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Nigerian military says it’ll open itself for NHRC probe over report of alleged forced abortions



General Lucky Irabor, the Chief of Defense Staff (CDS), on Friday, urged the National Human Rights Commission (NHRC) to look into the reports of forced abortions of the wives of North-Eastern terrorists who have repented.

Following a revelation from the Reuters news agency that the military performed 10,000 abortions on such wives in the North-east, there are worries about the development.

The United States government and the House of Representatives both responded to the disclosure by requesting an investigation.

Irabor claimed that the military saw the accusations as a deliberate effort to undermine the military establishment while speaking during a working visit to the rights commission in Abuja.

He said he made the call for an independent investigation since the military could not investigate itself in such a matter. Irabor said the military was prepared to accept the outcome of the investigation.

The defence chief said, “In recent times, there were reports of military involvement in forced abortions in the North-east. When we looked at it, we said this is not us. It doesn’t depict the DNA of our operations.

READ ALSO:Military under pressure to compromise 2023 elections —CDS Irabor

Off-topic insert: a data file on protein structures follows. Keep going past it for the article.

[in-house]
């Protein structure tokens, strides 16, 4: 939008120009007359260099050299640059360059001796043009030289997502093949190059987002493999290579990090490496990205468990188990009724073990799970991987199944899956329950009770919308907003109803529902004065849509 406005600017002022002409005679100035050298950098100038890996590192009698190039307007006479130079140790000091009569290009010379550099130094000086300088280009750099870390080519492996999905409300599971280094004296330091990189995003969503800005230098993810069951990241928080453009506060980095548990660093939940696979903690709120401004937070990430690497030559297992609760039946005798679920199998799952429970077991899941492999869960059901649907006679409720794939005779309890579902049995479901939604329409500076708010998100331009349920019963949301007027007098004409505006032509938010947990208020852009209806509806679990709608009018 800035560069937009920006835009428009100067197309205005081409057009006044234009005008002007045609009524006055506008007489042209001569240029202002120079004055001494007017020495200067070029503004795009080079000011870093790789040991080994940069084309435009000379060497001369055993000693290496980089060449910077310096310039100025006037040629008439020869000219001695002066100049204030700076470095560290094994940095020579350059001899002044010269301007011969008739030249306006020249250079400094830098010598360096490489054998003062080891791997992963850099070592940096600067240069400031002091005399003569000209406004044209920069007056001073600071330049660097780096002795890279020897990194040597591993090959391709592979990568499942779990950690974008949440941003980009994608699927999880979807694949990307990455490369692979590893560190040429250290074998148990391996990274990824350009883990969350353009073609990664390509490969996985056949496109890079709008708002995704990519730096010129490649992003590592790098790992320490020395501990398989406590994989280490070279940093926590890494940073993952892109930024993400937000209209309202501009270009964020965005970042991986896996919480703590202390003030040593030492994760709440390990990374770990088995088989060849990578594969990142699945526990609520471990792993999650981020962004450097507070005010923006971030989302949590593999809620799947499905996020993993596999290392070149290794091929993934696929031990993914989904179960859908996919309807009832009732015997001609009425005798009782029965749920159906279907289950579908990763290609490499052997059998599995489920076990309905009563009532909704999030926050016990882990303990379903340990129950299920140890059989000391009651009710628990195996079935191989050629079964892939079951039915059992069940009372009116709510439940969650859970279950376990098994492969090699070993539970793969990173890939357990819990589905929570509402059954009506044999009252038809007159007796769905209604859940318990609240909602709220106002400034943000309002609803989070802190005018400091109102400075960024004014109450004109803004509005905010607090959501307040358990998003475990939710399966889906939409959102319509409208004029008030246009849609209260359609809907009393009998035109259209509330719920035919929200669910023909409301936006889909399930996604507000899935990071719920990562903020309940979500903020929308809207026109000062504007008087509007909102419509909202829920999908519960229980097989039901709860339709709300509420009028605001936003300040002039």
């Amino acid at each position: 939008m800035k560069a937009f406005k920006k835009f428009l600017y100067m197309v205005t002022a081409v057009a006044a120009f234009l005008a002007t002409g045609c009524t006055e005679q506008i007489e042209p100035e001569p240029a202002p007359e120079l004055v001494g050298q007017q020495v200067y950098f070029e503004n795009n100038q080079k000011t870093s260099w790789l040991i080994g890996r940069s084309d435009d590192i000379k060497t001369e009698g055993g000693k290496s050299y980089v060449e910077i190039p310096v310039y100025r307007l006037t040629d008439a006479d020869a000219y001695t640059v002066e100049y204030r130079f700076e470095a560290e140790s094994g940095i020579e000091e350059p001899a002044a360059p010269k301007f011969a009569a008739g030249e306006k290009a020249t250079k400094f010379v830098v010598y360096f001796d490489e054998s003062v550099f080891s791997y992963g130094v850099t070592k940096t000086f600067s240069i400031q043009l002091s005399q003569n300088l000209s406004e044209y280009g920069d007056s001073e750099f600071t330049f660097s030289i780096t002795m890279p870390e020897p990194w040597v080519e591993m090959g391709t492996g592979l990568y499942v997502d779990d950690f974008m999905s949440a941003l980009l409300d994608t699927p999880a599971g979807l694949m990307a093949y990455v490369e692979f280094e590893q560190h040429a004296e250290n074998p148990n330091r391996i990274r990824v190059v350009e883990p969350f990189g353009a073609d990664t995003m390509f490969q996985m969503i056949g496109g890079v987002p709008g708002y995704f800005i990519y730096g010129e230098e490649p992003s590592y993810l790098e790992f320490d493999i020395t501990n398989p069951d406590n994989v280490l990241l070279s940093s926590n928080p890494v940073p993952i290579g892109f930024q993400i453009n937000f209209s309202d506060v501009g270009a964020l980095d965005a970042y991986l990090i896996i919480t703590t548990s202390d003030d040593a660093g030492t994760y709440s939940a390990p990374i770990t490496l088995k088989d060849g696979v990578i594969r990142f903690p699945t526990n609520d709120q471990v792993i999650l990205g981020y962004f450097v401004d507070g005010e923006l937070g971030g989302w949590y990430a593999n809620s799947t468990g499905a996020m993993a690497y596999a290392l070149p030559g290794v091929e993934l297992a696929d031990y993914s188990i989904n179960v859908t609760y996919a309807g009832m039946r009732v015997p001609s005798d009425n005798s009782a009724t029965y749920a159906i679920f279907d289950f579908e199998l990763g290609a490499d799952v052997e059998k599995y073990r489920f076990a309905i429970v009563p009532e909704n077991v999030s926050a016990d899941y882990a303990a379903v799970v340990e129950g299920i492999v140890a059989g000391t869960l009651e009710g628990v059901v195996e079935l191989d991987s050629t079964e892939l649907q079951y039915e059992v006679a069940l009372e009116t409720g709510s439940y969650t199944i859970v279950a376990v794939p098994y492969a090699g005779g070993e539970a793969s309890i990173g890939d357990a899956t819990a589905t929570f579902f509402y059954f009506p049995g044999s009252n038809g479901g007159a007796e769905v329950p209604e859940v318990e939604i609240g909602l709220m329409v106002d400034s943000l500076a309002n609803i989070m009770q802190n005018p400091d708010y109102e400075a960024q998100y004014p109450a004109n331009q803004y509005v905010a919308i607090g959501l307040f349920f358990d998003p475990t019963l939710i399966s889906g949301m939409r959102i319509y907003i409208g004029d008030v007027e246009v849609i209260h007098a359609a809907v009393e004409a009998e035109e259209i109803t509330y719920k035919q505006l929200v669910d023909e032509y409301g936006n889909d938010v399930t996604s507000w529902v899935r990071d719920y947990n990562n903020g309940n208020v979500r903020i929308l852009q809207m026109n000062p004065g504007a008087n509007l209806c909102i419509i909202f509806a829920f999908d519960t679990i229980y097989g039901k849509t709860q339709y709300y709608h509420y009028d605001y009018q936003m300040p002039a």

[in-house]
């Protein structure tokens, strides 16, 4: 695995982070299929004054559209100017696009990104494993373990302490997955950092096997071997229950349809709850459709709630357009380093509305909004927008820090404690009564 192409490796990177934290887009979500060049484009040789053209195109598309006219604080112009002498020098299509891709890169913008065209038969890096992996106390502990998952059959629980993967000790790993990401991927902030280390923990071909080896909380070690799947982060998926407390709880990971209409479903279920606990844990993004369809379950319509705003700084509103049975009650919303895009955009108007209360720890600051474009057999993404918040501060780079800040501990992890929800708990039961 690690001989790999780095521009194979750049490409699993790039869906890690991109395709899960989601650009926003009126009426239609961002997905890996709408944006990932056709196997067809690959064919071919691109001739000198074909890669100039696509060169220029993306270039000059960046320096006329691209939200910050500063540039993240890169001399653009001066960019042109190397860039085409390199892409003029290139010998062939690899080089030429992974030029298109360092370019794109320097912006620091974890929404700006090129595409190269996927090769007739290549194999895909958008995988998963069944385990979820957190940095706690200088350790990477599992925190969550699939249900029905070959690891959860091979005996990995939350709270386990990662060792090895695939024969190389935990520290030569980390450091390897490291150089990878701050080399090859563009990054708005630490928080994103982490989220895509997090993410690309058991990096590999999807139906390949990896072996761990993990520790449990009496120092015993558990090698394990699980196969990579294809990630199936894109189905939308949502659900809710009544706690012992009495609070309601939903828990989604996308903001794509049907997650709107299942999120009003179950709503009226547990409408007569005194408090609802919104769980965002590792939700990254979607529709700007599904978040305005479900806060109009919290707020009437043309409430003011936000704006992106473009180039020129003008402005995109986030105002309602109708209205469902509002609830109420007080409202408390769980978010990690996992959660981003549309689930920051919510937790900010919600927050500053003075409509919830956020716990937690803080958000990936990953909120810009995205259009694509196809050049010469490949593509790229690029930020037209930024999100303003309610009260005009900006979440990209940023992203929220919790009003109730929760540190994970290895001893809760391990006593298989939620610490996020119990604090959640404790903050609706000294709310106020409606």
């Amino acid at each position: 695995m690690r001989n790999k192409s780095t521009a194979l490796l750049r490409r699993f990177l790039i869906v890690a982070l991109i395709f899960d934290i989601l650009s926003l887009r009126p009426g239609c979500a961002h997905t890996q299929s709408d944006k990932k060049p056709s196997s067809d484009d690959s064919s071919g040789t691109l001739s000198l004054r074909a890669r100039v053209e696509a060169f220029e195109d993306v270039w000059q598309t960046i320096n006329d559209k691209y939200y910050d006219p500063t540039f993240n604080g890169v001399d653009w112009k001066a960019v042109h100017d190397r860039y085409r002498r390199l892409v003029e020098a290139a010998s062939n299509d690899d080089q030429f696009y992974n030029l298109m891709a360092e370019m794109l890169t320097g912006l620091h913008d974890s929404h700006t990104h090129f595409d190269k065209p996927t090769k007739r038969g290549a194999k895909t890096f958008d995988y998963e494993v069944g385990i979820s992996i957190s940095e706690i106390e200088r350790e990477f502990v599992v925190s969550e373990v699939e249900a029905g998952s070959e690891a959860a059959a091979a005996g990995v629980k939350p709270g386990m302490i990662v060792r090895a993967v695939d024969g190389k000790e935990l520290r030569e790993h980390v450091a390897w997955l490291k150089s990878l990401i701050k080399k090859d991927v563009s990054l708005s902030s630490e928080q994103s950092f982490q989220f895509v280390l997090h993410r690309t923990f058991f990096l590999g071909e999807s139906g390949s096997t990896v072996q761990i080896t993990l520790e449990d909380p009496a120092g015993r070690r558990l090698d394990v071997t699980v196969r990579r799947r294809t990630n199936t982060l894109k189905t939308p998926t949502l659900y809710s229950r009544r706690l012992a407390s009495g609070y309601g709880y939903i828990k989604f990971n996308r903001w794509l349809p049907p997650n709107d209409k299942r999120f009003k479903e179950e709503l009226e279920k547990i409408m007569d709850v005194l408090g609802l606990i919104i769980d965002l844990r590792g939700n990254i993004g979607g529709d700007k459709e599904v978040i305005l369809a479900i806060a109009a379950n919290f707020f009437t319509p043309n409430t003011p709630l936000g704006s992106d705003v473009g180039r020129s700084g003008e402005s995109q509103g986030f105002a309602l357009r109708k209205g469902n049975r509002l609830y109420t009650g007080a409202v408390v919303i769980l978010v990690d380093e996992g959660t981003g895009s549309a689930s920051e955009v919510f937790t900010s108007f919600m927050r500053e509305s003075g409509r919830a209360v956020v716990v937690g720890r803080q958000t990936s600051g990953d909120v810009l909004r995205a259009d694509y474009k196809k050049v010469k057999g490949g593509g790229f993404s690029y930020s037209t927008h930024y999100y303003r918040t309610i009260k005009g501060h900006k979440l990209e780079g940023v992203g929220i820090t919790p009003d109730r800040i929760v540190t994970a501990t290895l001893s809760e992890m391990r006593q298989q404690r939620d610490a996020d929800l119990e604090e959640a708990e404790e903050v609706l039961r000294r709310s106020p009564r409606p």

“We felt that there are extra-territorial powers, who are keen to weaken the armed forces, so we felt that the National Human Rights Commission is the right agency to carry out such investigation.

“And if that is what you want to do, we will grant you unfettered access to not just the North-east but across the country. Our doors are open. If you desire to invite any of our officers they will be available, we will oblige.

“We have said before now that the report is evil. The North-east operation is a government project championed by the armed forces. We have codified our various operational rules and we subscribe to various international humanitarian laws.”

Responding to a question on whether he would accept the outcome of the investigation, he said, “if I would not accept, I will not be here. I was asked if I will investigate and I said I can’t investigate myself, another body should do that and that is why I am here.”

In a report published on December 7, the Nigerian military was alleged to have conducted a secret, systematic and illegal abortion programme in the country’s north-east, ending at least 10,000 pregnancies among victims of insurgency.Read more

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